The Honda Jazz is a perennial favourite of motoring journalists – quite a few of us (myself included) have owned one of them at some stage. They’re great cars – reliable, economical to run, fun to drive and more practical than gumboots in England. But have Honda’s tweaks improved on a favourite?
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Practical? Yip, the Jazz is versatile and spacious, the most brilliant feature being the Magic Seats. These can fold down to make a flat luggage area, or you can flip the rear seats up to the backrests, so that you can fit in something tall, like a mountain bike standing up. The front passenger seat can even fold totally flat, for a nap. They’re genius I tell you. And then there’s the brilliant boot space, rivalling that of many MPVs.
But what makes the Jazz so practical – its upright, slightly boxy shape – also makes it not so sexy, as does its reputation of being sensible über alles.
To make the Jazz sexier and to broaden its appeal, Honda introduced the Jazz Sport, a car with more power, more glamour and racier suspension. But do the extras necessarily add up to more?
Tell us about the bells and whistles
The interior hasn’t been changed much at all, receiving sporty silver pedals and some red stitching. It still features a multi-function steering wheel and a 7-inch touchscreen, with Bluetooth, USB and AUX input, and even an HDMI input. And then there’s the space – so much that it seems as though the clever chaps at Honda have defied the laws of physics somehow.
What has changed is the exterior, but even that isn’t over the top. There’s a piano-black grille trimmed in chrome, with slim LED lights and gloss black mirrors. There’s also a new bumper with integrated fog lamps and black surrounds, while 16-inch black alloys add to the appeal.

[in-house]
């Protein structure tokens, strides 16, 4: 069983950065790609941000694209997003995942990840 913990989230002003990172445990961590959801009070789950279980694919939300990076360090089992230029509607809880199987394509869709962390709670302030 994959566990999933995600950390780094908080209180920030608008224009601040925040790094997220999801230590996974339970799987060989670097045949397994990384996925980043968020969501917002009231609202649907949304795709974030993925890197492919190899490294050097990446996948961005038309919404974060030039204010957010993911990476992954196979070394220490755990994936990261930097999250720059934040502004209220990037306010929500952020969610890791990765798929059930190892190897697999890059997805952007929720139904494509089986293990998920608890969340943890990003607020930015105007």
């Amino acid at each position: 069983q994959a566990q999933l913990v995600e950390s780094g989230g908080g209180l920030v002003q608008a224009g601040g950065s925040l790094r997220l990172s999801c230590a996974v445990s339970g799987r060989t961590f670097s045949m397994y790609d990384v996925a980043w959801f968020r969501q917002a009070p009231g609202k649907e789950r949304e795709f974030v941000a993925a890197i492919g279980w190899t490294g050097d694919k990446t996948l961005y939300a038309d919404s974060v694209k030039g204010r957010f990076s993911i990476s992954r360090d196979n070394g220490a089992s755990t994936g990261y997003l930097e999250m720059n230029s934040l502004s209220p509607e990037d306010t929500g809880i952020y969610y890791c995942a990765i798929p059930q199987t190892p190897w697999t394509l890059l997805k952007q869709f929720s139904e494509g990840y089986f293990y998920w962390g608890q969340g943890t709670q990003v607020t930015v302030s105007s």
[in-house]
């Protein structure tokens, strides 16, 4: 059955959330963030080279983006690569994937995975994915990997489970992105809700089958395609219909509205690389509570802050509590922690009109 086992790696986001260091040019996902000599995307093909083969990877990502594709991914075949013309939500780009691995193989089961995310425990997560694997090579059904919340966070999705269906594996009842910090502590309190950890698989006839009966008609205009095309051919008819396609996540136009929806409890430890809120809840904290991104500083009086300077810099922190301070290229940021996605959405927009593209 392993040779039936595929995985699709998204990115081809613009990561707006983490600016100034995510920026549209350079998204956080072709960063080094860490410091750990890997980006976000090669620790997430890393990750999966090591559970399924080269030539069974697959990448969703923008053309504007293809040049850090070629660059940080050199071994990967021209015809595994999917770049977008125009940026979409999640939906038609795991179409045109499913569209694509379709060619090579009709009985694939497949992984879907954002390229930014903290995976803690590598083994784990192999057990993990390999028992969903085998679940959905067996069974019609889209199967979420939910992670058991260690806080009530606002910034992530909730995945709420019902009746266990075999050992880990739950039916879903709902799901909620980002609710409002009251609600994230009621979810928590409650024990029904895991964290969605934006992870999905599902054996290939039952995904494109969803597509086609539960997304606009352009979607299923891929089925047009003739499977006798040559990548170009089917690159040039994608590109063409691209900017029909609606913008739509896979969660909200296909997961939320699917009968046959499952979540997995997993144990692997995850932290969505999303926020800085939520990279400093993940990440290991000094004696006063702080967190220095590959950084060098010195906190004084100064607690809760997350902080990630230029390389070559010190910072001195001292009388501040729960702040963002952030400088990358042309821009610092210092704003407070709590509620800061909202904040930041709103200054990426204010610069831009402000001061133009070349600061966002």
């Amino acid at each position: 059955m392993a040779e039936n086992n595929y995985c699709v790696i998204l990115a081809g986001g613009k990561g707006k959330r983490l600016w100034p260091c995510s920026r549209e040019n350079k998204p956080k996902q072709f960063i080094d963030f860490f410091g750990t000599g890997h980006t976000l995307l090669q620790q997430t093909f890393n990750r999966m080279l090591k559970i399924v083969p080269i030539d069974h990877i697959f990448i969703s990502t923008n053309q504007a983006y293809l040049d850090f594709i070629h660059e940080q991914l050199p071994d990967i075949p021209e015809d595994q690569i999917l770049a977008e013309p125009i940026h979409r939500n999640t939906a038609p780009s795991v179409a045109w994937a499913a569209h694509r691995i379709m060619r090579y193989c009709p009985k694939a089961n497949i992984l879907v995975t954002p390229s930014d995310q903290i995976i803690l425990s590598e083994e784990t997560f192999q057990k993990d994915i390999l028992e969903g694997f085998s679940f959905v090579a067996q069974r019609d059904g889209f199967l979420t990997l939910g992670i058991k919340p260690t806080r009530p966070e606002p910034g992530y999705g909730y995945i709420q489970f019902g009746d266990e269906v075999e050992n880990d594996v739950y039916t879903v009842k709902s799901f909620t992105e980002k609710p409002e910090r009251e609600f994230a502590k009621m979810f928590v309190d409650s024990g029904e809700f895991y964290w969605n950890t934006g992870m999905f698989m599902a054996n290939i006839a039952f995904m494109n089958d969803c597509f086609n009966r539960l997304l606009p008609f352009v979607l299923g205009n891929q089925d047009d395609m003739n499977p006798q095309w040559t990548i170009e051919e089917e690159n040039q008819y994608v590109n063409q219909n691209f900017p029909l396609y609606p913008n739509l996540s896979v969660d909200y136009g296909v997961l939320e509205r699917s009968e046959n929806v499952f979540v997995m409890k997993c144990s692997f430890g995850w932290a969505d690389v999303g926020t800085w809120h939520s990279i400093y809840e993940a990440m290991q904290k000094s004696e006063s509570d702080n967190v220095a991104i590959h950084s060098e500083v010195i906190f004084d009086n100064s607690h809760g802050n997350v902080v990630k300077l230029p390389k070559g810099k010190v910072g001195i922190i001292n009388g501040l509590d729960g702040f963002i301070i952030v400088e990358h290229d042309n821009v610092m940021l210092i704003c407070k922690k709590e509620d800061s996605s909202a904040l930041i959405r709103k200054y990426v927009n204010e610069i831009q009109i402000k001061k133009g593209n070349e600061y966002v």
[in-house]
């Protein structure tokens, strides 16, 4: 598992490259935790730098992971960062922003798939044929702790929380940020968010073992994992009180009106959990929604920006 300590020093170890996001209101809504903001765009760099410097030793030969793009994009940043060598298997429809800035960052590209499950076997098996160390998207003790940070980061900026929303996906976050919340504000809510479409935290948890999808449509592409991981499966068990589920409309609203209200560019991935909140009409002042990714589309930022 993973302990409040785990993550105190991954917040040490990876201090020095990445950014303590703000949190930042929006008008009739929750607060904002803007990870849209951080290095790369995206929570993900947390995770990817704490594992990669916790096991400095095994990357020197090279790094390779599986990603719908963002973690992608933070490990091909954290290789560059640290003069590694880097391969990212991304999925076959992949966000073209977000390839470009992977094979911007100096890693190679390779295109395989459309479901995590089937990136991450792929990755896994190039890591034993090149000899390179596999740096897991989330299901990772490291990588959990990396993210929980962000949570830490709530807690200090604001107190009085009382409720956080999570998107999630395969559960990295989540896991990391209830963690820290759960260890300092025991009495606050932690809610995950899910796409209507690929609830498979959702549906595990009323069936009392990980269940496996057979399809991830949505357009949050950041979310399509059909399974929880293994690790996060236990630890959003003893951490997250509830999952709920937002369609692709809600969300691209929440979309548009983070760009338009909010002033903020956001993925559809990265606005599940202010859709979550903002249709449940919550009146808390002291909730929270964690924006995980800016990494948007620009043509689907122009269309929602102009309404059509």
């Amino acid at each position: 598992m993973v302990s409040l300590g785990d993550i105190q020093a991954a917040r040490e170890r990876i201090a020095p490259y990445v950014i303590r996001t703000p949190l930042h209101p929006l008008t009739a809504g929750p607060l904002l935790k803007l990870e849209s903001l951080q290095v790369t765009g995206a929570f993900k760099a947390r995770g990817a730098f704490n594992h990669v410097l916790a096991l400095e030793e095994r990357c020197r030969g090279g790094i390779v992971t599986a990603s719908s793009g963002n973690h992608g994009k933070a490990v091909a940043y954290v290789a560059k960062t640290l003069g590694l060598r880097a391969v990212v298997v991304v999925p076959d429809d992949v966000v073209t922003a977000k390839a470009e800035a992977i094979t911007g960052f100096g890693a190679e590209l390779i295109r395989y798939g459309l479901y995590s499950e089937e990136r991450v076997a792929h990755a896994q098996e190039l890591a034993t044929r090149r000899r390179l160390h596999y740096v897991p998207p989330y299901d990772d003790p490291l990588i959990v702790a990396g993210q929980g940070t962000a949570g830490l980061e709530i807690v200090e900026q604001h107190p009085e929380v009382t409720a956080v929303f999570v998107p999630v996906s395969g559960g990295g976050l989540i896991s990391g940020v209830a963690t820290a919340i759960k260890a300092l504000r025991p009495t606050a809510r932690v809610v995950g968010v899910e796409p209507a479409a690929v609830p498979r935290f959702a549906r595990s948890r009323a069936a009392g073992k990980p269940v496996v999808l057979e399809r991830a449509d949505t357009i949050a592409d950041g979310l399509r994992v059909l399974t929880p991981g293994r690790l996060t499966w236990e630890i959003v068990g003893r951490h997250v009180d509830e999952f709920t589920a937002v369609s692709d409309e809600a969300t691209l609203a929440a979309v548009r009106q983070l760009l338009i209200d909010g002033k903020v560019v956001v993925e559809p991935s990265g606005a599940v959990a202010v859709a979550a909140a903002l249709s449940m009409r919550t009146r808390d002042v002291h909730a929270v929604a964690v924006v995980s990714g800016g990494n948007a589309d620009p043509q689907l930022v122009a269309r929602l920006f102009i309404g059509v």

But what’s under the hood?
But the real difference between the Sport and the not-so-athletic model has to be the engine, in this case a 1.5ℓ i-VTEC petrol engine that produces a sprightly 97kW and 155Nm, while still achieving an impressive claimed fuel consumption of 5.6ℓ/100km.
Now Honda makes some of the best manual gearboxes out there – even on the standard Jazz. Unfortunately they decided not to make use of them with the sport model, instead opting for a CVT (continuously variable transmission) with steering-column paddle shifters, and this detracts rather than adds to the sporty feel.
Finally, the suspension was firmed up, as was the steering, for better handling. And the Jazz Sport does handle well. But this comes at a cost – the Sport tends to bump and skitter its way across rough roads, which are no rarity in today’s South Africa.
So what’s the verdict?
To me the Jazz Sport is a bit like taking those practical gumboots and pimping them – they just don’t make sense. Gumboots should be practical, first and foremost, and if you fiddle with them too much they lose their identity. The Jazz loses its charm when it tries to be something it isn’t – it should be a little family car with suspension that soaks up the bumps, and an engine that gets the job done without too much fanfare.
And the bottom line?
The Jazz Sport retails for R310 000 – the same price as the Jazz Dynamic CVT it replaces, but offering a much more comprehensive package. This includes a comprehensive 5-year/200 000km warranty and a four-year/60 000km service plan, as well as a three-year AA Roadside Assistance package.
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Words Stephen Smith
A journalist by trade, features writer on occasion and now the digital editor of SA Country Life. The first chance she gets, Leigh will tell you about a podcast she was recently listening to and how you simply have to make the move from radio. In a previous life, she once taught English on Jeju which left her with an insatiable craving for kimchi.